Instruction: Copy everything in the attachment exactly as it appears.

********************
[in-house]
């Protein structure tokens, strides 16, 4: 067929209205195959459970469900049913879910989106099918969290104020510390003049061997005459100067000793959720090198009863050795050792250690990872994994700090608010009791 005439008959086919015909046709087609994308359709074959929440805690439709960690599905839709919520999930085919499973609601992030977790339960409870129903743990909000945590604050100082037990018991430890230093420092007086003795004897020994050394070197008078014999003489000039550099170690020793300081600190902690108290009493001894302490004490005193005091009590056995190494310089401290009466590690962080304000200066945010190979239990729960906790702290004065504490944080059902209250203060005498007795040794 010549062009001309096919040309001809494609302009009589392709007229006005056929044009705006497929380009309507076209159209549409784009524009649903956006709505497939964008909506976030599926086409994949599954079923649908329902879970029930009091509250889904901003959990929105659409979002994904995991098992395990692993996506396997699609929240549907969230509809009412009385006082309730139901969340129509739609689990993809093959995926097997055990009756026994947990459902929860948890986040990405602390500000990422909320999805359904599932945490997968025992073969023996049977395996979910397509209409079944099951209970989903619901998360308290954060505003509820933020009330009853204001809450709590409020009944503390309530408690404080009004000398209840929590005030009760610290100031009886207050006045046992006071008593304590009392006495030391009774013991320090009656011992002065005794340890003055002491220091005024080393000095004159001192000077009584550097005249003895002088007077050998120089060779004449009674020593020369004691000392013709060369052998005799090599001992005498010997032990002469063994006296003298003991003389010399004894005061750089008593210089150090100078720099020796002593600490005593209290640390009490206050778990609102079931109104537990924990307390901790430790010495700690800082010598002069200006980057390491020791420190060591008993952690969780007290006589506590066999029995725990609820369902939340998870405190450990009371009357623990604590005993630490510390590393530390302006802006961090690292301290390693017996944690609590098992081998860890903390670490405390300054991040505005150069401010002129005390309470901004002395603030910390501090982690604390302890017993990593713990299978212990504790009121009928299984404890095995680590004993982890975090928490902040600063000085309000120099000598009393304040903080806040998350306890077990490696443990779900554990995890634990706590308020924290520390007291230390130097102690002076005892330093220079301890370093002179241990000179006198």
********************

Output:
[in-house]
């Protein structure tokens, strides 16, 4: 067929209205195959459970469900049913879910989106099918969290104020510390003049061997005459100067000793959720090198009863050795050792250690990872994994700090608010009791 005439008959086919015909046709087609994308359709074959929440805690439709960690599905839709919520999930085919499973609601992030977790339960409870129903743990909000945590604050100082037990018991430890230093420092007086003795004897020994050394070197008078014999003489000039550099170690020793300081600190902690108290009493001894302490004490005193005091009590056995190494310089401290009466590690962080304000200066945010190979239990729960906790702290004065504490944080059902209250203060005498007795040794 010549062009001309096919040309001809494609302009009589392709007229006005056929044009705006497929380009309507076209159209549409784009524009649903956006709505497939964008909506976030599926086409994949599954079923649908329902879970029930009091509250889904901003959990929105659409979002994904995991098992395990692993996506396997699609929240549907969230509809009412009385006082309730139901969340129509739609689990993809093959995926097997055990009756026994947990459902929860948890986040990405602390500000990422909320999805359904599932945490997968025992073969023996049977395996979910397509209409079944099951209970989903619901998360308290954060505003509820933020009330009853204001809450709590409020009944503390309530408690404080009004000398209840929590005030009760610290100031009886207050006045046992006071008593304590009392006495030391009774013991320090009656011992002065005794340890003055002491220091005024080393000095004159001192000077009584550097005249003895002088007077050998120089060779004449009674020593020369004691000392013709060369052998005799090599001992005498010997032990002469063994006296003298003991003389010399004894005061750089008593210089150090100078720099020796002593600490005593209290640390009490206050778990609102079931109104537990924990307390901790430790010495700690800082010598002069200006980057390491020791420190060591008993952690969780007290006589506590066999029995725990609820369902939340998870405190450990009371009357623990604590005993630490510390590393530390302006802006961090690292301290390693017996944690609590098992081998860890903390670490405390300054991040505005150069401010002129005390309470901004002395603030910390501090982690604390302890017993990593713990299978212990504790009121009928299984404890095995680590004993982890975090928490902040600063000085309000120099000598009393304040903080806040998350306890077990490696443990779900554990995890634990706590308020924290520390007291230390130097102690002076005892330093220079301890370093002179241990000179006198």